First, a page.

How to Break Your Sugar Habit – Step 3: Throw Out the Sugar!

How to Break Your Sugar Habit - Step 3: Throw Out the Sugar!

We are continuing with our series on 5 Steps to Eliminate Your Sugar Habit and now we are on to step 3 – Throw out that Sugar!

This  was probably one of the harder steps for me to accomplish because I’m so cheap.  I really had to struggle with the idea hat I was “wasting” food and tried to convince myself it ok to have around “just in case”.  I’m so glad that I just bit the bullet and chucked it all because there were a few times that if I had anything in the house, I definitely would have eaten it.  Not only that but I’m sure I would have convinced myself that eating it was a good thing because I had been so good and needed a little reward.  Addiction really screws with your head!

Here are a few tips I used to get through the process and get my house free of sugar.

1.  Decide How Far You Want to Go

When I first started my sugar free journey, I was convinced that fructose was the root of all my problems and got rid of everything containing it from my house.  But I also bought a huge bag of dextrose (sugar that is pure glucose, no fructose) from Amazon that I used in place of sugar.  It took a lot more education for me to begin to realize that the issue with fructose was that it was everywhere but glucose had its own problems.

As I’ve progressed and sugar has less and less hold over me, I’ve been able to remove more things from my diet that caused me health problems and weight gain.  Just to give you a quick overview of how I’ve come; in the very beginning I stopped eating fructose, then removed sucrose as well, then I started taking out simple carbs that cause blood sugar spikes like grains and potatoes, then last month I finally stopped drinking Coke Zero and any other sugar free soft drinks.   My plan for the near future is to be able to drink my nightly glass of tea without Sweet n’ Low and then I think I’ll be right about where I need to be.

My point is that you shouldn’t feel bad about taking baby steps.  One of the first recipes I posted on this site was for Sugar Free Bread that I worked really hard on at the time but now would never consider eating.  If you think you can jump in with both feet into the keto diet and remove everything that will cause an insulin response, then by all means do it.  But I know that if I had done that, I probably would have just given up.  I had to slip into it like a hot bath.  Now I love the feeling that being in ketosis gives me and I love what the scale tells me every morning.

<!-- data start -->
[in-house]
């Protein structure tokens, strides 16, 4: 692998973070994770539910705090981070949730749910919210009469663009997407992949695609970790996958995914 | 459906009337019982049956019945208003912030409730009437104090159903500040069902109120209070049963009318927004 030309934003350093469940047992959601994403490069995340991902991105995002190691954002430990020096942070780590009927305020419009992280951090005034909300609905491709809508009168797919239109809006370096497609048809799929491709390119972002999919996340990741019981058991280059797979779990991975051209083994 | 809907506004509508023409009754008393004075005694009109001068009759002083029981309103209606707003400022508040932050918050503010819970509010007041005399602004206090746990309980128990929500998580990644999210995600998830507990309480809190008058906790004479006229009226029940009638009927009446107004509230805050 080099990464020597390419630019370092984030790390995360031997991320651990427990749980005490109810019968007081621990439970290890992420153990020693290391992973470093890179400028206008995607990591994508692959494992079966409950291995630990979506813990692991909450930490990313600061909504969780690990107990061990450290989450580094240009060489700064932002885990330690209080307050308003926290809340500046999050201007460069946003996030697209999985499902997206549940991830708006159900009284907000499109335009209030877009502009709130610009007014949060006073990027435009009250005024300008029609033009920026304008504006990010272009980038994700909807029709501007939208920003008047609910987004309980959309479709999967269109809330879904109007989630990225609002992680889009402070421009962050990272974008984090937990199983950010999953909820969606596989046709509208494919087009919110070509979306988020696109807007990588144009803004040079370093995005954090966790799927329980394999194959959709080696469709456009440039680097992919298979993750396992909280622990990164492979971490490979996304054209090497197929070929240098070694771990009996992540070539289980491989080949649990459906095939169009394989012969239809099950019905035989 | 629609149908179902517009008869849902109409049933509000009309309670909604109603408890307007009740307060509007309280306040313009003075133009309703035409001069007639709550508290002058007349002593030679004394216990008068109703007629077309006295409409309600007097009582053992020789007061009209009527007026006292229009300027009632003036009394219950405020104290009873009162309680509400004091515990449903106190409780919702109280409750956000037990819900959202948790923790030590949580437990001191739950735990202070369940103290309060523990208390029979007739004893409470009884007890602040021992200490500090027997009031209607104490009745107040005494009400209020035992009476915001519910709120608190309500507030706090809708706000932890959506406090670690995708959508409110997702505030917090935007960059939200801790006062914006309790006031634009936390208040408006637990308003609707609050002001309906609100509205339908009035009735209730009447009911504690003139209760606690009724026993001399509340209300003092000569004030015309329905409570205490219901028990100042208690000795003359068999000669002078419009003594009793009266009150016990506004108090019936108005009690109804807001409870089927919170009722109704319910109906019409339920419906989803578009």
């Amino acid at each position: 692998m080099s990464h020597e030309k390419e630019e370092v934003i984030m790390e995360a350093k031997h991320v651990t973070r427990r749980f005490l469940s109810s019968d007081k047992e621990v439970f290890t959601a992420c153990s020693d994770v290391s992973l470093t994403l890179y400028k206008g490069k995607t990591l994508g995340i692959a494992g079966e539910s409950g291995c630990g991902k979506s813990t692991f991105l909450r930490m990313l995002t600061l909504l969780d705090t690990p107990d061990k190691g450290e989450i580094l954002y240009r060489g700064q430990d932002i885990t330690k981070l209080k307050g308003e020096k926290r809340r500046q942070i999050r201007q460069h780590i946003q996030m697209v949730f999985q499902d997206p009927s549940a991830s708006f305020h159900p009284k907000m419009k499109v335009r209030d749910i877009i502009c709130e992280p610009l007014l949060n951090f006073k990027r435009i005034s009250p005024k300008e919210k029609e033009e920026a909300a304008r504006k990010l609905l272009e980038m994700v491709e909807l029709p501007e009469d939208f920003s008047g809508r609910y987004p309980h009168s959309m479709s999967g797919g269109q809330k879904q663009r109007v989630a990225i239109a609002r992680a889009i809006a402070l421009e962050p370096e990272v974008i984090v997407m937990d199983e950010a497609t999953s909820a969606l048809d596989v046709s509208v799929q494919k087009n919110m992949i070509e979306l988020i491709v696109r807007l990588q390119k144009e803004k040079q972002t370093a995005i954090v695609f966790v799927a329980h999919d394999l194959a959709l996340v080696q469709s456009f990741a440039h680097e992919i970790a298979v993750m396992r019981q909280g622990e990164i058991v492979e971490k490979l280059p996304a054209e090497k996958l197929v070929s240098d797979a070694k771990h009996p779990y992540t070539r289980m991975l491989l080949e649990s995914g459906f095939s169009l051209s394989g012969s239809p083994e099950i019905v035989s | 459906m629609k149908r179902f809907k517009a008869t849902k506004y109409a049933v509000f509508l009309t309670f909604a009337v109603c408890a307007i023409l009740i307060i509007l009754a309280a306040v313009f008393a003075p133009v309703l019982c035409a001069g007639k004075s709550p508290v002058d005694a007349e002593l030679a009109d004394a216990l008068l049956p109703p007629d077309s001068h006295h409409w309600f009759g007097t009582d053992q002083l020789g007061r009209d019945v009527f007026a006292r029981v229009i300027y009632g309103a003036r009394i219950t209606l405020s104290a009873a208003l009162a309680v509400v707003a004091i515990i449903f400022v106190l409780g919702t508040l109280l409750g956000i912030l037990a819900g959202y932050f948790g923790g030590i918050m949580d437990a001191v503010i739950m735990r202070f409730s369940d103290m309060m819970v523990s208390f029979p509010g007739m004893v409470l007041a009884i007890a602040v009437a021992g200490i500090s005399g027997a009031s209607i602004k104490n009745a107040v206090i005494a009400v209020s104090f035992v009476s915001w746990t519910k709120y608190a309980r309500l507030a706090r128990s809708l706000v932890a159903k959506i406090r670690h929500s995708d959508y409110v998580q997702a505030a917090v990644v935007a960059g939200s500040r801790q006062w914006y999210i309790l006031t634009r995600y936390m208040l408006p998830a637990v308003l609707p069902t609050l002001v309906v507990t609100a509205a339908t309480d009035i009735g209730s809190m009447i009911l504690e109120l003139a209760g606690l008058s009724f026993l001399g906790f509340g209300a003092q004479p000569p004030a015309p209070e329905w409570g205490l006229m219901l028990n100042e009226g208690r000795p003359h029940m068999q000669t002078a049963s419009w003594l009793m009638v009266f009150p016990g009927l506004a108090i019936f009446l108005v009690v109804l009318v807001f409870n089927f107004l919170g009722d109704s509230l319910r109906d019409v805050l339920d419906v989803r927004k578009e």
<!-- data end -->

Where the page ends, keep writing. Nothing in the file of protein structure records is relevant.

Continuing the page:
2.  Make Sure you Understand Sugar’s Different Names

Sugar is tricky.  Food companies know it has a bad rep so they give it all kinds of different names to try to trip you up  You’ve probably heard of High Fructose Corn Syrup, but how about Sorbitol? or Inulin? or Litesse?  They point is, sugar hides so you need to keep this list of all of sugar’s different names handy.

Also, it is wise to know the difference between sugars that contain fructose and those that don’t.  That way if you have to make a choice, you can choose the product that has the sugar that doesn’t contain fructose because it does less damage.  For instance, my wife loves Ranch Dressing but they all have sugar, except for the canister of dry powder mix.  The packets have fructose but for some reason, the canisters just have maltodextrin, a sugar containing no fructose, only glucose.  It’s not something I will eat but since Dian has lost all the weight she wants to lose, we keep it around for her.

3.  Get Help

Life is a team sport and the important things are always done in community so don’t feel like you need to go at this alone.  Get a friend or family member to help you throw out the junk.  You might need help prying those Oreo’s out of your hands.  Enlisting help will also give you someone to be accountable to.  If you know your helper is going to ask you how the diet is going next time you meet, you will feel a greater sense of obligation to see it through.

4.  Check Everything